Now I am in the thick of my most recent to-be-read pile.  Some of the books from the library sale haul will find their way in here too, I'm sure.  But at the moment, things stand this way:

I have the University of Chicago set of paperback reprints of A Dance to the Music of Time.  The first volume is on deck.  Let's see how the summer unfolds, and what I pick up after finishing Robert Macfarlane and Nigel Slater.  I now own two copies of Nigel Slater's new book Greenfeast (4th Estate 2019, happily this spring/summer volume will be followed by the fall/winter volume in a few months), because I ordered a signed edition and it arrived unsigned, so I reordered a signed edition, and now have one to keep and one to give to a friend.  He focuses here on plant-based eating, for the most part.  I am halfway in and loving the recipe ideas, and his entire aesthetic.  I am also halfway in to Robert Macfarlane's Underland: A Deep Time Journey (Norton 2019) and have far too much to say about it to write anything comprehensive at this time.  This shockingly gorgeous and highly unsettling book deserves its own review, so that may follow, when I've finished reading it, transcribing notes from it, and mulling it over.  I'm going to need a reading break afterwards, to let it settle, then I might follow it up with Tove Jansson's The Summer Book (NYRB reprint), if I don't start with Powell first.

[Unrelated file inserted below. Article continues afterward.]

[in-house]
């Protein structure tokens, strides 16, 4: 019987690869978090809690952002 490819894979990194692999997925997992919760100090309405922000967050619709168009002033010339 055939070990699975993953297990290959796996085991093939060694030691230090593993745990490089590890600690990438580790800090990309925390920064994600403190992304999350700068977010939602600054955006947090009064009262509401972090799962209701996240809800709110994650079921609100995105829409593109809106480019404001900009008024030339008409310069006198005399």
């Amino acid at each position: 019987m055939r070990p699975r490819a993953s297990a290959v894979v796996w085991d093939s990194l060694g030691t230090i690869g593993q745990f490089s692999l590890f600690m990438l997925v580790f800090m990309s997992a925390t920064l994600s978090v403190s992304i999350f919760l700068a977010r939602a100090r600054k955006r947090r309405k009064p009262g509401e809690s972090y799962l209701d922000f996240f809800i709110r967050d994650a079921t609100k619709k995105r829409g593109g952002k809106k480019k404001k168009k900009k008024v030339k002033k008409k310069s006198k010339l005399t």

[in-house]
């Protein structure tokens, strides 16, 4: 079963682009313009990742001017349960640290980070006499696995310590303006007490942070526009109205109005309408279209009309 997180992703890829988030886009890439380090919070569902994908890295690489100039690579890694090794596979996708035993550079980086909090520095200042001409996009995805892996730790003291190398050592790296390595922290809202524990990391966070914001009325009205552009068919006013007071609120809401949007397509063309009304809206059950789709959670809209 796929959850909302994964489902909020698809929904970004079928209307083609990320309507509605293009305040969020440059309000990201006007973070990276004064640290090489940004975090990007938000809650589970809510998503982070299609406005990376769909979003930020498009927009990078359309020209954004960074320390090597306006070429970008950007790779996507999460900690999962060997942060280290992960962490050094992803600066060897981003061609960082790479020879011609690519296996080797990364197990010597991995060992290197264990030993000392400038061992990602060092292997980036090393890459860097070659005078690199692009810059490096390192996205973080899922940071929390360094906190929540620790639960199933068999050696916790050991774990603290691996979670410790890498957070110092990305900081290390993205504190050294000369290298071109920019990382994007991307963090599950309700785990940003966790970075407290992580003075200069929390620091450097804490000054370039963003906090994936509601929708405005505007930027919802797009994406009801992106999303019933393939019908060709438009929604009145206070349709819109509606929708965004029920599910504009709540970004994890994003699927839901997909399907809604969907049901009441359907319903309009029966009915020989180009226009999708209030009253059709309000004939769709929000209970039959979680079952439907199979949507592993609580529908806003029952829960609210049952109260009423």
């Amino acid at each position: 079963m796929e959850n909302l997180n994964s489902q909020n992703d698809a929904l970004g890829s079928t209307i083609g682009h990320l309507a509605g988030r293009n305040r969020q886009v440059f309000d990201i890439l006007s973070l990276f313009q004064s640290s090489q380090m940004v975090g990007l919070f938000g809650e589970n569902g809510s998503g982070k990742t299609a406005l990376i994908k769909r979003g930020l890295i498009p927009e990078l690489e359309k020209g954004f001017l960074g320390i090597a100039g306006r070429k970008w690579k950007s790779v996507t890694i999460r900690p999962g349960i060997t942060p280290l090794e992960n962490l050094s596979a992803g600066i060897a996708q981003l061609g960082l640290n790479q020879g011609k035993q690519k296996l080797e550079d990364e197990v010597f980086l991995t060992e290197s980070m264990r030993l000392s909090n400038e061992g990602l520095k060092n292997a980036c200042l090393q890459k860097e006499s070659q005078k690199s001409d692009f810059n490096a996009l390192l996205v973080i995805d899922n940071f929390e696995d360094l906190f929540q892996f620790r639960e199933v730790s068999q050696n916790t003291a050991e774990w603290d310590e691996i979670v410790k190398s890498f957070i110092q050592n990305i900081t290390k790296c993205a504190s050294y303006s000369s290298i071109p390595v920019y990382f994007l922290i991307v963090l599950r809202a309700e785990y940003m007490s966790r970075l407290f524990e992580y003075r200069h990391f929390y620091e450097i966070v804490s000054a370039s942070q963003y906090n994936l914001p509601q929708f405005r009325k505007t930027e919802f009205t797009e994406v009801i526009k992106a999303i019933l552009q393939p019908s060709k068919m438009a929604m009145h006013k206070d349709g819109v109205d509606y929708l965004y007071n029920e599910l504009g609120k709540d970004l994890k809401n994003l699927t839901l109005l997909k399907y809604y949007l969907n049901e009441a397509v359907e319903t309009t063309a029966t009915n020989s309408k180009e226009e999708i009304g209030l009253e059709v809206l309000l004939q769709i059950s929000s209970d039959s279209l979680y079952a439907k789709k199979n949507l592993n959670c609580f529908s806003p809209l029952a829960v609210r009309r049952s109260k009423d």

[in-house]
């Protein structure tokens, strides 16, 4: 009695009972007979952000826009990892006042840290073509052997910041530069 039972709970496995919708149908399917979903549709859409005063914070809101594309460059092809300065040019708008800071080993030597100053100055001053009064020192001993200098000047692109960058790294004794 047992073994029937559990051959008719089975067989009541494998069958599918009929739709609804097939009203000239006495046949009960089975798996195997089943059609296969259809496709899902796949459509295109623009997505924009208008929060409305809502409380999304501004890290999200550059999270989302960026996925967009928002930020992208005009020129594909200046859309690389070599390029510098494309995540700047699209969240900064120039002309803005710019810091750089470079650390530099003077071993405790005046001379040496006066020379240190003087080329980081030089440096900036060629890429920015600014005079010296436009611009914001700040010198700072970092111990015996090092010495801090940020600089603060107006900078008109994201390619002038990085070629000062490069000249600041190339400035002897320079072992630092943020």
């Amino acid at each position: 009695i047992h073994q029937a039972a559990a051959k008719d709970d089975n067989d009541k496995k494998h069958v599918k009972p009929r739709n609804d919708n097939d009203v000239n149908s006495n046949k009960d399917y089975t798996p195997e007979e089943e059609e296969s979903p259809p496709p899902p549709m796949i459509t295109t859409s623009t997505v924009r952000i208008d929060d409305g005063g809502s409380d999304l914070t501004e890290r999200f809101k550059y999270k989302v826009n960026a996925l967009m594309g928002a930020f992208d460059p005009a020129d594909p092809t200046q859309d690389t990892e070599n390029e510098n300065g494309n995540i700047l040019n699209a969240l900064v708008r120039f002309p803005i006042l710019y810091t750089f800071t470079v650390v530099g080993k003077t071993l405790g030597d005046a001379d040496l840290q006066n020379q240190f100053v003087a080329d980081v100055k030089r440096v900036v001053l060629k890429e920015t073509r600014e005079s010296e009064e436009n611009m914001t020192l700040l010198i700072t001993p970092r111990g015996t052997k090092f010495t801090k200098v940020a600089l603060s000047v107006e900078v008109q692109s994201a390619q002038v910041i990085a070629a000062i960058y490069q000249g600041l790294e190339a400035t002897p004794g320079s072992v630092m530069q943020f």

I will give him the  last word today.  In volume four of his memoir, The Strangers All Are Gone, I came across this helpful and prescient passage, regarding the anger that might arise within us when we read the news:

" is better to remain calm; try to remember that all epochs have had to suffer assaults on commonsense and common decency, art and letters, honour and wit, courage and order, good manners and free speech, privacy and scholarship; even if sworn enemies of these abstratctions (quite often wearing the disguise of their friends) seem unduly numerous in contemporary society."  (pp.193-194)

I read that and think, Well, yes, but IT DOESN'T HAVE TO BE THIS WAY.  Change is coming, that is certain.  And I find renewed optimism within myself, and around all of us, and take heart once more.  Like I said at the beginning, let's make the most of the light!